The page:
By George Hobica, Airfarewatchdog.com Chicago may be at its most popular during the steamy, sunny summers, but we know plenty of locals who've got nothing but love for the city during the fall months. And we totally get it. What's not to get, really – the weather's still decent, the trees turn lovely colors, the crowds have dwindled; no more crazy summer festivals clogging the downtown lakefront. Fall in Chicago is a sweet spot. An all too short one, though; the time to book a flight? That'd be now. And here's a short list of things we love to do there:
YOU CAN GET PHYSICAL New York has Central Park and the Hudson River, Los Angeles has Griffith Park and the Pacific Ocean. Chicago brings its best features (well, natural features) together in one spectacular, almost-unbroken chain of open spaces that front directly onto shimmering Lake Michigan. Any proper exploration of the lakefront must begin at windswept Northerly Island, just a short stroll from the tourist crowds at the Shedd Aquarium and the Field Museum. Particularly on a weekday, this former airport (hands up, who remembers Meigs Field?) is not only one of the most peaceful places for a stroll anywhere near the center of town, it's also one of the most picturesque. Bring a camera – the skyline and marina views are stupendous.
IT'S TOTALLY COOL Let's turn the clock back about twenty years. Could anybody have envisioned a Chicago that competed with the coasts on the coolness front? Well, it happened, particularly on the city's West Side, which bounced back from decades of anonymity to become pretty much where it's at, Midwest-wise. Once laggard neighborhoods such as Wicker Park and Bucktown now comprise the heart of what's essentially become Chicago's Brooklyn – a whole other city, a whole different vibe, just a short hop from the center of town. Start a nightlife tour of the area with early cocktails at the plush and civilized, speakeasy-ish Violet Hour cocktail lounge (1520 N. Damen Ave.); then head across the street for beers and tacos (or more cocktails) at the classy (but insanely packed) Big Star, spilling out of an old gas station (153 N. Damen Ave.). Consider yourself properly introduced.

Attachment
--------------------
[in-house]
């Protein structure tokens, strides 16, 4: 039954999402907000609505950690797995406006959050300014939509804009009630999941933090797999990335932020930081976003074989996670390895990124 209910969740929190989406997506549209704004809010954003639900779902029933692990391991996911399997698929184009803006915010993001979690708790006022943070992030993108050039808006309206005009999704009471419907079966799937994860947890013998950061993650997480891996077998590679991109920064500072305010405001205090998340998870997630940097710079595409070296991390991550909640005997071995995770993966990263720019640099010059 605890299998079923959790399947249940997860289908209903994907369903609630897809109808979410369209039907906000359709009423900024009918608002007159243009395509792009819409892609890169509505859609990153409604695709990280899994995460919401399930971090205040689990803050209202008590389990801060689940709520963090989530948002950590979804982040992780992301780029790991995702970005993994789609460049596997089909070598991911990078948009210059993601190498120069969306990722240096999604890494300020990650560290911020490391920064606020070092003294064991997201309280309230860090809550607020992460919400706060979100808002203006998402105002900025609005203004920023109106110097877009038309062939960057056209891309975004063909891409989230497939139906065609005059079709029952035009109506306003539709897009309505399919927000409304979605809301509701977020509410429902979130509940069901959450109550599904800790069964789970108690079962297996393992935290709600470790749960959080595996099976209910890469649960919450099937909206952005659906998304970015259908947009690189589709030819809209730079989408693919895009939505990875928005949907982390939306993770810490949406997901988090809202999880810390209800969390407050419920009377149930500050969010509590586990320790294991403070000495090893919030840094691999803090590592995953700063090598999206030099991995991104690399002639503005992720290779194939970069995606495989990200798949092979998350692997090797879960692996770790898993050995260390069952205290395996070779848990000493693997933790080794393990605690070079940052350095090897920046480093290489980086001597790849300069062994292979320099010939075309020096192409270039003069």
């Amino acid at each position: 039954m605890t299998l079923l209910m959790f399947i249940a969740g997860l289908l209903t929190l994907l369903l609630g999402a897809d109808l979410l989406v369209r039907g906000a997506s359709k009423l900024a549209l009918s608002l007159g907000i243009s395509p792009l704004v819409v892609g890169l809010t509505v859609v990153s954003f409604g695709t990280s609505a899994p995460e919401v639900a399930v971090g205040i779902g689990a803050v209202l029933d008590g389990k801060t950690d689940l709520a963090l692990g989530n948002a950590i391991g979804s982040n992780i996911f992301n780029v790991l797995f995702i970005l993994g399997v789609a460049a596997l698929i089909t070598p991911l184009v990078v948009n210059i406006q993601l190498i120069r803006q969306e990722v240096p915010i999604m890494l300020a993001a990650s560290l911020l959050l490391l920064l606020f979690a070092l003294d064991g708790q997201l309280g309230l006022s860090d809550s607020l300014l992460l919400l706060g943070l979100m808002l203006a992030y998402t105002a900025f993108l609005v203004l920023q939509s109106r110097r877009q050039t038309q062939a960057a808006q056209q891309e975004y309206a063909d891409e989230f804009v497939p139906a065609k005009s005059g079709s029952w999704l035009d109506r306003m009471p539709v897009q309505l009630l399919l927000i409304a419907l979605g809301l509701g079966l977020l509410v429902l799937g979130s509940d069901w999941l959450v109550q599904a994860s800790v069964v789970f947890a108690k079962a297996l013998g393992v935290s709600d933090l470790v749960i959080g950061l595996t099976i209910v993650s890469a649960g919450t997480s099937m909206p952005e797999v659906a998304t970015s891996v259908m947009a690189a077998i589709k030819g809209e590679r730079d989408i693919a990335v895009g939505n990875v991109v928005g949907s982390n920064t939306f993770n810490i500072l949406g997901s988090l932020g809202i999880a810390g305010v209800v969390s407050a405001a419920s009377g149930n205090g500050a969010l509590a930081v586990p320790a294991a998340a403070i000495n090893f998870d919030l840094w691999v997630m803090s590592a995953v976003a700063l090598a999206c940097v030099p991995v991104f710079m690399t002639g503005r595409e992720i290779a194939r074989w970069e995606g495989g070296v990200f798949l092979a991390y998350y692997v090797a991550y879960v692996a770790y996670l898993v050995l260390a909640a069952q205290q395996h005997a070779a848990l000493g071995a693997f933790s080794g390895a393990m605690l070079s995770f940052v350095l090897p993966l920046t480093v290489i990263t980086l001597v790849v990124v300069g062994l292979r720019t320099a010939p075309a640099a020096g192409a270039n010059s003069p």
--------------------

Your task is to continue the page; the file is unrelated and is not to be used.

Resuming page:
IT'S SECOND TO NONE Los Angeles may have eclipsed Chicago population-wise decades ago, but the Windy City bows to nobody in the culture department – well, outside of New York, anyway. Some people prefer Chicago, where it's easier to keep track of just what is happening on any given day; one thing that's easily remembered is the fact that the outstanding Art Institute of Chicago is now the second-largest art museum in the country. It was always a must-see, now there's just more of it, thanks to last year's addition of the $300 million Modern Wing, designed by starchitect Renzo Piano.
PLAY THE MARKETS Speaking of makeovers and important Chicago institutions, have you seen the city's Maxwell Street Market lately? Do you even know what it is? Or was? Let's start with the latter – this used to be Chicago's Lower East Side – wholesale this, pastrami sandwich that; years of decline lead to the decimation of the neighborhood. While a lot of locals like to kvetch about how things have never the same after they tore everything up (and subsequently put in condos and big-box stores), those unburdened by knowledge of the past will love the market, now held right in the shadow of the Loop skyline, for its informal and fun feel. Come hungry – the best reason to visit is for some of Chicago's best street food, much of it authentically Mexican (S. Des Plaines St., south of W. Harrison St.).